When he was 16, Billy locked himself in his room with his guitar and record player. With the dedication that followed him throughout his life, he began practicing up to eight hours a day. "I had always just listened to rock records, whoever was playing on them. - also B.B. King, Albert King, people like that - before I got into the jazz end of it. Then a friend turned me on to some records: George Benson, Jack McDuff, Kenny Burrell, and Grant Green. That knocked me out. So then, I finally got some direction happening - you know, trying to get their conception down. They were probably the first main influences and they all sort of came at once." His records were stacked without their jackets, so he could get to them easily. Some had been played so much they were almost white, where the grooves had worn off. One of those was George Benson's first record, It's Uptown, of which Billy once said, "Everything you need to know about guitar is on that record."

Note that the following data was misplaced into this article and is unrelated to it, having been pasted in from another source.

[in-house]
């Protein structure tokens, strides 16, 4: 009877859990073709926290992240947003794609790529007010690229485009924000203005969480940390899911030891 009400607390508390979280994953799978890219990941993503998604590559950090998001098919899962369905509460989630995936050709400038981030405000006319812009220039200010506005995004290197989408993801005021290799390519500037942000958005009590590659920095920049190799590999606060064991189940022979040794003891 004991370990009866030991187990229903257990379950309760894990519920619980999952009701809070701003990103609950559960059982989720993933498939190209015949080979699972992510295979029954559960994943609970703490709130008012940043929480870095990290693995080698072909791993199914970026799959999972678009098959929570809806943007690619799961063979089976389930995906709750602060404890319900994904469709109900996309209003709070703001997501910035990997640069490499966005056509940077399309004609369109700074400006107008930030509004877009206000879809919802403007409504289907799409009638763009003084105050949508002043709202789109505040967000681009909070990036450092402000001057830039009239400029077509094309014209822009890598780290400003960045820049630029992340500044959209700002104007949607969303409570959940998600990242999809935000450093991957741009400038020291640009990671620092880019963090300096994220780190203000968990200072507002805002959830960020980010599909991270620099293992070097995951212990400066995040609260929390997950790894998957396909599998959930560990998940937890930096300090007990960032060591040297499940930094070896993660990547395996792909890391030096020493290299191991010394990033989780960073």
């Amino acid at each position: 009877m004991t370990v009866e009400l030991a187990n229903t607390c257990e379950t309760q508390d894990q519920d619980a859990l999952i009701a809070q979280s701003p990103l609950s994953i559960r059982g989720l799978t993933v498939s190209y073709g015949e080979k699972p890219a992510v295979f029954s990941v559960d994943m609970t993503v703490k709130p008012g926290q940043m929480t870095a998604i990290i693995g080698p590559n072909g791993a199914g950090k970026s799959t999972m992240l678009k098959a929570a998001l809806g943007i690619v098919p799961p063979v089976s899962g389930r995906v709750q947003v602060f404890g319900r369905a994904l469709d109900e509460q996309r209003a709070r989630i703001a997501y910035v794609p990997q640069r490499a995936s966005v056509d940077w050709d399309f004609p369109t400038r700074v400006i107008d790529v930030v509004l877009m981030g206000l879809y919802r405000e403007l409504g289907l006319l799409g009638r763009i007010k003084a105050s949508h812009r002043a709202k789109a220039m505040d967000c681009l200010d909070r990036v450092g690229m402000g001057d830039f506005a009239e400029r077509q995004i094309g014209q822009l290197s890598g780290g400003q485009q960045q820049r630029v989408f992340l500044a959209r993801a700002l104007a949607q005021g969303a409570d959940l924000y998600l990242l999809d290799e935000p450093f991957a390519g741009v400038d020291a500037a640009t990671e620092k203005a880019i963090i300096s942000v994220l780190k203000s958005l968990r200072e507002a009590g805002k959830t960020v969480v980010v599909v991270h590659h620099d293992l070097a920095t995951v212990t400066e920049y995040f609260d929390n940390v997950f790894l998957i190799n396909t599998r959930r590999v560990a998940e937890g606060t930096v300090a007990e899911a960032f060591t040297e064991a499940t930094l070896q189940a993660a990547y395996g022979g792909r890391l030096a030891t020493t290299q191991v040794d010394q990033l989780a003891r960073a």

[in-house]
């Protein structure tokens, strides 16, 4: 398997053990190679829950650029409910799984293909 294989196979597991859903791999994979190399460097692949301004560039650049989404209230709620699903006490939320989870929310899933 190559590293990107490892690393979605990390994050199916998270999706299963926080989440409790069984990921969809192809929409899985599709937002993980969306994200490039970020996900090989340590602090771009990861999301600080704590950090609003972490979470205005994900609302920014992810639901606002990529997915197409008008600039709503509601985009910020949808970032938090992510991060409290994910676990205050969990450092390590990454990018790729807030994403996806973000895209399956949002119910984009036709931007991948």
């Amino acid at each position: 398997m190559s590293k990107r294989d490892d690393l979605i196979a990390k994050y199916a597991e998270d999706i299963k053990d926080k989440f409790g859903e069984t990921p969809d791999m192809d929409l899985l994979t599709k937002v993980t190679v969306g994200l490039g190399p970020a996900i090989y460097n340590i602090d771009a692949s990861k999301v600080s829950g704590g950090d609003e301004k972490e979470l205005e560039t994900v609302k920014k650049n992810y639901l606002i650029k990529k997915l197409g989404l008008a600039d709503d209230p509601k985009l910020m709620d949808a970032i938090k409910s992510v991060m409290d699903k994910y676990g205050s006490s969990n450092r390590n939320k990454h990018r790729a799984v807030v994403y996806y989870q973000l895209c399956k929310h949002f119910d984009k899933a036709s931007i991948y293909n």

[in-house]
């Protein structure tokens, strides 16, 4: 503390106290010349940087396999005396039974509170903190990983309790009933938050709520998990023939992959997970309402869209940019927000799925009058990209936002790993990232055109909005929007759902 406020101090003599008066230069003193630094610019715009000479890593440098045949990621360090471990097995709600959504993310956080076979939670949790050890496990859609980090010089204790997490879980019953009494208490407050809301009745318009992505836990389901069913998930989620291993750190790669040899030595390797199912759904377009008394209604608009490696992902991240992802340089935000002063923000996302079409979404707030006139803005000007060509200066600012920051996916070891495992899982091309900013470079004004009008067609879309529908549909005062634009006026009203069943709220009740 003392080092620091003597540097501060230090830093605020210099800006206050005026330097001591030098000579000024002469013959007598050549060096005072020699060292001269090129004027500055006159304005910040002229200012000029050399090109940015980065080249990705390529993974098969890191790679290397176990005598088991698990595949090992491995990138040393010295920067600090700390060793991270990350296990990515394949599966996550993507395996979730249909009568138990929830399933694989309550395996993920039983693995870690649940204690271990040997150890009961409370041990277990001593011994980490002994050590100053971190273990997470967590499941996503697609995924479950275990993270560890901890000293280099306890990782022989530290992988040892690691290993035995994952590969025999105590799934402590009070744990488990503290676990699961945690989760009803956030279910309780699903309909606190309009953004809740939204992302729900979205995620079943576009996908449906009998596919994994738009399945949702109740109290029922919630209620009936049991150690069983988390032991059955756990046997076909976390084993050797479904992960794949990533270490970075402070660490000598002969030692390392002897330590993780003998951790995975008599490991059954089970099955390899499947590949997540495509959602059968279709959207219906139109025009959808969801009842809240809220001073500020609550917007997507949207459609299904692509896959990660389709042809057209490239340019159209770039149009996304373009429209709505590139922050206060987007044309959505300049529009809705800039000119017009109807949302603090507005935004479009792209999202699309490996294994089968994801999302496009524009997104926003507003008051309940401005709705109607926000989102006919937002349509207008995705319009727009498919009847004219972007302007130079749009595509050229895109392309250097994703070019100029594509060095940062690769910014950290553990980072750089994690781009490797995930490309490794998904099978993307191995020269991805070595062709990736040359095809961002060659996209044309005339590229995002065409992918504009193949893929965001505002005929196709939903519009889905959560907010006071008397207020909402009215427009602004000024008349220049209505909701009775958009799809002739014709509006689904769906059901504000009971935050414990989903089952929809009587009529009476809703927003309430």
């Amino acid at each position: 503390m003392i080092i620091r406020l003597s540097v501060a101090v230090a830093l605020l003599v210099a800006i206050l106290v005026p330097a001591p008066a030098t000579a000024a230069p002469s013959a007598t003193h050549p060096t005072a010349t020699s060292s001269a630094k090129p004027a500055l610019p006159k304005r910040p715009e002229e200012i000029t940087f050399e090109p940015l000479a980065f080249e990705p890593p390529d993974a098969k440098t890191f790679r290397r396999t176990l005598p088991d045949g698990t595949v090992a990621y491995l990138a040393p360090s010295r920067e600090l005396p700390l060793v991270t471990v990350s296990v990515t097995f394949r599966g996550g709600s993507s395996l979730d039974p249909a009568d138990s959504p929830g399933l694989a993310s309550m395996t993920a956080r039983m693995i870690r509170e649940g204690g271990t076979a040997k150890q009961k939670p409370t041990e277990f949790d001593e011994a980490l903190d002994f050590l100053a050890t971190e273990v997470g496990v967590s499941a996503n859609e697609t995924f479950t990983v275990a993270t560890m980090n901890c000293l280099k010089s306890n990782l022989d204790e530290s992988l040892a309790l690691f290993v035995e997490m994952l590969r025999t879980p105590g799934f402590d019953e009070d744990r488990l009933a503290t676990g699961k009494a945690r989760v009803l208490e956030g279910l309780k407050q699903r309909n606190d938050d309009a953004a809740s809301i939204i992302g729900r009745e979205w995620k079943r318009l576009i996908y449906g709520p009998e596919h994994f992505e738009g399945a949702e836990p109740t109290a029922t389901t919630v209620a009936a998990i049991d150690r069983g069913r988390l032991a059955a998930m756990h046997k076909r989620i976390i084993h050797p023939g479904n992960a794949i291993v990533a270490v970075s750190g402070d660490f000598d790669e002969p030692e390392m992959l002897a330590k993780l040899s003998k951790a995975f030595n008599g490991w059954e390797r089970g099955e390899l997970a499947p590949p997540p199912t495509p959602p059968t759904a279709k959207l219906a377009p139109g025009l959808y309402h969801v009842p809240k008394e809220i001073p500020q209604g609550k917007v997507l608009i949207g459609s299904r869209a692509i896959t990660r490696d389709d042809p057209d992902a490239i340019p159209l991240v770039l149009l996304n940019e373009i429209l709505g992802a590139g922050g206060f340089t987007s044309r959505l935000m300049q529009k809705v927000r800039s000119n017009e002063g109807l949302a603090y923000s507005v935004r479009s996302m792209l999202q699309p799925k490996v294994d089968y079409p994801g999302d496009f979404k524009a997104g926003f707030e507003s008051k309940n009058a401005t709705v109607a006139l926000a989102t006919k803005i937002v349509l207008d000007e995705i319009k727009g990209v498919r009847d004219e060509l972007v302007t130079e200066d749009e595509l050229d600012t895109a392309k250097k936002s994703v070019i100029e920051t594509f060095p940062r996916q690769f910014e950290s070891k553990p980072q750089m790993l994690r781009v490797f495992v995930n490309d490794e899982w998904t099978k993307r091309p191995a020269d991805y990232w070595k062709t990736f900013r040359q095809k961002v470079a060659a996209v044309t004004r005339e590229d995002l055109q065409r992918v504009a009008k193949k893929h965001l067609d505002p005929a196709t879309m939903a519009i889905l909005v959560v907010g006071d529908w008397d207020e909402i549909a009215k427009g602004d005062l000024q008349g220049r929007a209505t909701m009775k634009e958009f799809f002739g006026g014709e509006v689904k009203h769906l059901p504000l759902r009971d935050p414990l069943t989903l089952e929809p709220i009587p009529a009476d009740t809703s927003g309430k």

"I went through a period, when I first started, when I thought: 'Well, I'll try to learn this lick and that lick', I'd learn a run or somethin' and try to play it somewhere. But the only thing you're gonna get, man, is a half-assed imitation of of somebody if you do that. I don't care if you get it down and play it the same way - it's not going to have the same spontaneity and the same meaning as when somebody else played it. But I did learn where people are coming from and how they put things together. I could take a lick somebody played through a certain chord change, and figure out the passing scale. After you learned the scale that ran through the changes, you could interchange the notes and do different stuff with the scale. Then you aren't tied down necessarily to the repetition of chord changes in a given tune."